In the bankruptcy case of Robison, Christopher D.; In re (Robison v. Kentucky Higher Education Student Loan Corp., et al.), the bankruptcy court ruled that the debtor’s student loan was nondischargeable and that the debtor’s mental illness was not enough to qualify as a hardship.

The details of the bankruptcy case:

The Chapter 7 bankruptcy debtor is a 35 year old, married man with two children, who was diagnosed with bipolar disorder .  His wife was employed as a bank office manager earning $42,000 per year.  The debtor was not employed and had not worked since 2006.  In 2005 the debtor was diagnosed with bipolar disorder and hospitalized twice for suicidal thoughts.  The debtor told the bankruptcy court that he did not believe he could work because his mood swings might cause him to harm someone and requested that he be allowed to discharge student loans of $112,655 and $148,219 in Chapter 7 bankruptcy.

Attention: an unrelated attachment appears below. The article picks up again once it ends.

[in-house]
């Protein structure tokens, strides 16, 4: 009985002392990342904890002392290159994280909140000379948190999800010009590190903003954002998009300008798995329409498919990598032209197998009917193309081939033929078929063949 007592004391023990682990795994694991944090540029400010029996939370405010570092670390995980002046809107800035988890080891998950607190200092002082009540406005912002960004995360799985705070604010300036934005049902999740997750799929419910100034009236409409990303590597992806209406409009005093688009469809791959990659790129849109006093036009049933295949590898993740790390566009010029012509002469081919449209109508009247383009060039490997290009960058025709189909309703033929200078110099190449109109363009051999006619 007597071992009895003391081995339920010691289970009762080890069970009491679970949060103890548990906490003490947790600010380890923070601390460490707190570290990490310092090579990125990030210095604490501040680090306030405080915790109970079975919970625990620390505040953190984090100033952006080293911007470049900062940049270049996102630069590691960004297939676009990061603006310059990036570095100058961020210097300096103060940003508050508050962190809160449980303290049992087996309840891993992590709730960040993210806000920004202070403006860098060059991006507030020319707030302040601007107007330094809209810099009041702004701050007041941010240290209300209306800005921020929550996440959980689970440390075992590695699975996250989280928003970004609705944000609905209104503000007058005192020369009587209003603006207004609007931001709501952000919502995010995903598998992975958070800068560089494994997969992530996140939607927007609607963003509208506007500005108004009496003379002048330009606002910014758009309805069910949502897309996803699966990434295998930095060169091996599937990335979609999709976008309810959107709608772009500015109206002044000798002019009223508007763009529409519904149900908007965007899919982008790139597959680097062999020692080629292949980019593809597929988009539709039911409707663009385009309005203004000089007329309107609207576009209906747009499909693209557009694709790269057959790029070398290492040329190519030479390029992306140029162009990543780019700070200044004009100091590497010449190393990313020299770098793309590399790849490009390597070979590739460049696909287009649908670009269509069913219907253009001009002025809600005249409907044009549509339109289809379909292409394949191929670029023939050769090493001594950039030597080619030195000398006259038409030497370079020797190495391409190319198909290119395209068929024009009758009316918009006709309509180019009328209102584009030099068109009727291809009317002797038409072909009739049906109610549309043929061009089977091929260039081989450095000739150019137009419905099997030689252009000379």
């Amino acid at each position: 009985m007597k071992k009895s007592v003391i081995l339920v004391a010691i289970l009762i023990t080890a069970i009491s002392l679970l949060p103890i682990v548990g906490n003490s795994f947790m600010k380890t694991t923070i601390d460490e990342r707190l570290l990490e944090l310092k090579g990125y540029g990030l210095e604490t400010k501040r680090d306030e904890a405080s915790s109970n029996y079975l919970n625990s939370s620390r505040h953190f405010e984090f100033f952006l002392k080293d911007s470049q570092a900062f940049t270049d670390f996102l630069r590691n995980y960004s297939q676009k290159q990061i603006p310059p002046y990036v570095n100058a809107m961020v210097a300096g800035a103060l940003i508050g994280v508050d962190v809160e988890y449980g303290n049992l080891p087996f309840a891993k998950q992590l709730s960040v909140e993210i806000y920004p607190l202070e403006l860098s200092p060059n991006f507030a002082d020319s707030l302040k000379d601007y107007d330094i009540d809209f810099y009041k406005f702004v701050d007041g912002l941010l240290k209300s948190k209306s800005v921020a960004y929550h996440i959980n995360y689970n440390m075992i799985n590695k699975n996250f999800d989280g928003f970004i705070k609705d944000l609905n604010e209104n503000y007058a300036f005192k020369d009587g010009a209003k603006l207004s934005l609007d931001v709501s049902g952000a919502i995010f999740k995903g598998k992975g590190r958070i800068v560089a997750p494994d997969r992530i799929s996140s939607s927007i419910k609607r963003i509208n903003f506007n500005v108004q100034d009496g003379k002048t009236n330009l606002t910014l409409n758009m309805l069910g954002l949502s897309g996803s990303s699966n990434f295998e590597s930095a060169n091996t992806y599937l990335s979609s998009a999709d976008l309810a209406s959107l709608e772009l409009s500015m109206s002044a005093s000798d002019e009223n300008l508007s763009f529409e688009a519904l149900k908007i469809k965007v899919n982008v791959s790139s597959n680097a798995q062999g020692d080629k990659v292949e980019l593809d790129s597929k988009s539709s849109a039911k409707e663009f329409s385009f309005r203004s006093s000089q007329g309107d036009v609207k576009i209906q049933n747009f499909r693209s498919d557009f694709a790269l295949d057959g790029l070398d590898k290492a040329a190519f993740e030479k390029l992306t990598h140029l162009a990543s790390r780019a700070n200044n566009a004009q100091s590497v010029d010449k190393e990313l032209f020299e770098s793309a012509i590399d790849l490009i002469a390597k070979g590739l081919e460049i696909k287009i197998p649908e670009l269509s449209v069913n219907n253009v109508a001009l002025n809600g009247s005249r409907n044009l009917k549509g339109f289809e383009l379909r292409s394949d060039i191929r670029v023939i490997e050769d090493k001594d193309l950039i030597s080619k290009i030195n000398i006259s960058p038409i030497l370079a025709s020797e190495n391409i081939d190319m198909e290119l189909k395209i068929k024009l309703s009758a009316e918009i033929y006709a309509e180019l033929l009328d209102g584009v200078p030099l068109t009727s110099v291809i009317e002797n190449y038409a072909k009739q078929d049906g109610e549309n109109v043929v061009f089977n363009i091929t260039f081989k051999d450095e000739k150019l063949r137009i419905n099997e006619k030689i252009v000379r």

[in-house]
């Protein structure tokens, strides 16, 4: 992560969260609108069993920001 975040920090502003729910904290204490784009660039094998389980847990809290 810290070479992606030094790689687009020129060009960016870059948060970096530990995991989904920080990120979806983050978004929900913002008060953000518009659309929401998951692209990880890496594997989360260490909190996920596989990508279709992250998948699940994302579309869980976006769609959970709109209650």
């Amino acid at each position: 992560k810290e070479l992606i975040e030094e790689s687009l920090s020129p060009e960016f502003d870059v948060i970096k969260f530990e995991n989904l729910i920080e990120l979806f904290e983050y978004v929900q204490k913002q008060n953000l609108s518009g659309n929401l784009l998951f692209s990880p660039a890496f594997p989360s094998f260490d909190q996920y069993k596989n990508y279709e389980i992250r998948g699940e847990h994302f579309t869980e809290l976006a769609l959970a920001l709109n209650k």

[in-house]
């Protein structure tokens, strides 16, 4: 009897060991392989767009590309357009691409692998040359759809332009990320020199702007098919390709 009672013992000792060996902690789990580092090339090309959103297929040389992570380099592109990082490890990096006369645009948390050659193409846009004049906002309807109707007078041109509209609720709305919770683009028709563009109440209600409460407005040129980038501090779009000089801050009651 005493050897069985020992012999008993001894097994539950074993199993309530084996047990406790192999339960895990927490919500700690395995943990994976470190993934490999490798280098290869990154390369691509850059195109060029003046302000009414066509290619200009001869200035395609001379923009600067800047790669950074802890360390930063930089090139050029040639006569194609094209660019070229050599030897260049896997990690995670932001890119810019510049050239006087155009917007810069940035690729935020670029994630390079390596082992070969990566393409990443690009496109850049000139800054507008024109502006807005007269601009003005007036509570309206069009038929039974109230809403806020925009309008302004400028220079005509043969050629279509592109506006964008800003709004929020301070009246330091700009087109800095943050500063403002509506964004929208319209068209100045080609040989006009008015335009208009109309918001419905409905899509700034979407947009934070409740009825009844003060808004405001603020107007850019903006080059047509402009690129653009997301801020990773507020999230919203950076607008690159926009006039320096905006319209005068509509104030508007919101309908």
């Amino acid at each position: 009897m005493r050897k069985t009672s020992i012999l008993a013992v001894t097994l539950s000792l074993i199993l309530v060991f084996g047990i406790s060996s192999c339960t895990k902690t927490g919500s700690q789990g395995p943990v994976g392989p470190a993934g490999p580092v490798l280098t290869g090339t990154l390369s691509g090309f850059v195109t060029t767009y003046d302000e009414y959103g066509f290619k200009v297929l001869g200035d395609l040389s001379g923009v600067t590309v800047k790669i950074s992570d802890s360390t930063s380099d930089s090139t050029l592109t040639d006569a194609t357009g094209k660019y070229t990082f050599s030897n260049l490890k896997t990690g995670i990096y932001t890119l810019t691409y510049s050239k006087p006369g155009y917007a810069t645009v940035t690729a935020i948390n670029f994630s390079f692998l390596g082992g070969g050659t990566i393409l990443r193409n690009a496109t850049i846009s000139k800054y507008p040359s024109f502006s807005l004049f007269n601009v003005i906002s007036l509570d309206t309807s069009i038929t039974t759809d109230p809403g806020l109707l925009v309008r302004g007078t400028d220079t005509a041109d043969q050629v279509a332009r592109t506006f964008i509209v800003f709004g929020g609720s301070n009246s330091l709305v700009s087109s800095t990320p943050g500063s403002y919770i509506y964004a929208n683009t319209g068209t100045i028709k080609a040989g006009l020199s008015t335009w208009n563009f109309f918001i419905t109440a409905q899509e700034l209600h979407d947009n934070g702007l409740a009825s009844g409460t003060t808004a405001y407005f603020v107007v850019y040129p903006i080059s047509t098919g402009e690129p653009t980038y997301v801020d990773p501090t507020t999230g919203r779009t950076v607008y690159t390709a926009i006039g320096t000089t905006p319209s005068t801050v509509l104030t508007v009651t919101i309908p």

The bankruptcy court found that his mental illness did not prevent the debtor from working and noted that the debtor had refused to work jobs that he deemed beneath him. The bankruptcy court found that his refusal to work seemingly “menial” jobs to be contrary to the second prong of the Brunner test and further noted that the debtor did not establish a “certainty of hopelessness.” Finally the bankruptcy court found that repayment of the student loan debt were not an undue burden because of the availability of the income contingent repayment plan.